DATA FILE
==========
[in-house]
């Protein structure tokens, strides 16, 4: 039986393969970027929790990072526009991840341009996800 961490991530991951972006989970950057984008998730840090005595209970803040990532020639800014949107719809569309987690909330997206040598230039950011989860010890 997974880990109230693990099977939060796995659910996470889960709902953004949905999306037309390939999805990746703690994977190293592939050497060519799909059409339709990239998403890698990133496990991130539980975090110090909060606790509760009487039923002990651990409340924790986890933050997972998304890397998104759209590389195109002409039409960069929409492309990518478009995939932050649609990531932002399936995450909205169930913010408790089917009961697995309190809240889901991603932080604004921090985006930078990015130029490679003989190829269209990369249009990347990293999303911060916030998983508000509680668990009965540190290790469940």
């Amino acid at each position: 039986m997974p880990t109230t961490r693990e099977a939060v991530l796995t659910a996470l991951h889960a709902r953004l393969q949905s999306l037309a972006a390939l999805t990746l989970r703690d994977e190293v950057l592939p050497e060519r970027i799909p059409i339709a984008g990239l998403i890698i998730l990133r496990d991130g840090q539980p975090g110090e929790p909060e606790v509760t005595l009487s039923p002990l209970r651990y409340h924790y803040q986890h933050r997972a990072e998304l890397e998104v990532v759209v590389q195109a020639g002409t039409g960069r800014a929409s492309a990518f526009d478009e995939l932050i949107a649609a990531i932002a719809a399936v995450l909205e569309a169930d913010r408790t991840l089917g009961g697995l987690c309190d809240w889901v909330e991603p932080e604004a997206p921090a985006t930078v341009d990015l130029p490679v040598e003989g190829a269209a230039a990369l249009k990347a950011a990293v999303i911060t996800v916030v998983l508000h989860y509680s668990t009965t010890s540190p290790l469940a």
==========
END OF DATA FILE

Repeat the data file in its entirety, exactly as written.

[in-house]
């Protein structure tokens, strides 16, 4: 039986393969970027929790990072526009991840341009996800 961490991530991951972006989970950057984008998730840090005595209970803040990532020639800014949107719809569309987690909330997206040598230039950011989860010890 997974880990109230693990099977939060796995659910996470889960709902953004949905999306037309390939999805990746703690994977190293592939050497060519799909059409339709990239998403890698990133496990991130539980975090110090909060606790509760009487039923002990651990409340924790986890933050997972998304890397998104759209590389195109002409039409960069929409492309990518478009995939932050649609990531932002399936995450909205169930913010408790089917009961697995309190809240889901991603932080604004921090985006930078990015130029490679003989190829269209990369249009990347990293999303911060916030998983508000509680668990009965540190290790469940």
């Amino acid at each position: 039986m997974p880990t109230t961490r693990e099977a939060v991530l796995t659910a996470l991951h889960a709902r953004l393969q949905s999306l037309a972006a390939l999805t990746l989970r703690d994977e190293v950057l592939p050497e060519r970027i799909p059409i339709a984008g990239l998403i890698i998730l990133r496990d991130g840090q539980p975090g110090e929790p909060e606790v509760t005595l009487s039923p002990l209970r651990y409340h924790y803040q986890h933050r997972a990072e998304l890397e998104v990532v759209v590389q195109a020639g002409t039409g960069r800014a929409s492309a990518f526009d478009e995939l932050i949107a649609a990531i932002a719809a399936v995450l909205e569309a169930d913010r408790t991840l089917g009961g697995l987690c309190d809240w889901v909330e991603p932080e604004a997206p921090a985006t930078v341009d990015l130029p490679v040598e003989g190829a269209a230039a990369l249009k990347a950011a990293v999303i911060t996800v916030v998983l508000h989860y509680s668990t009965t010890s540190p290790l469940a």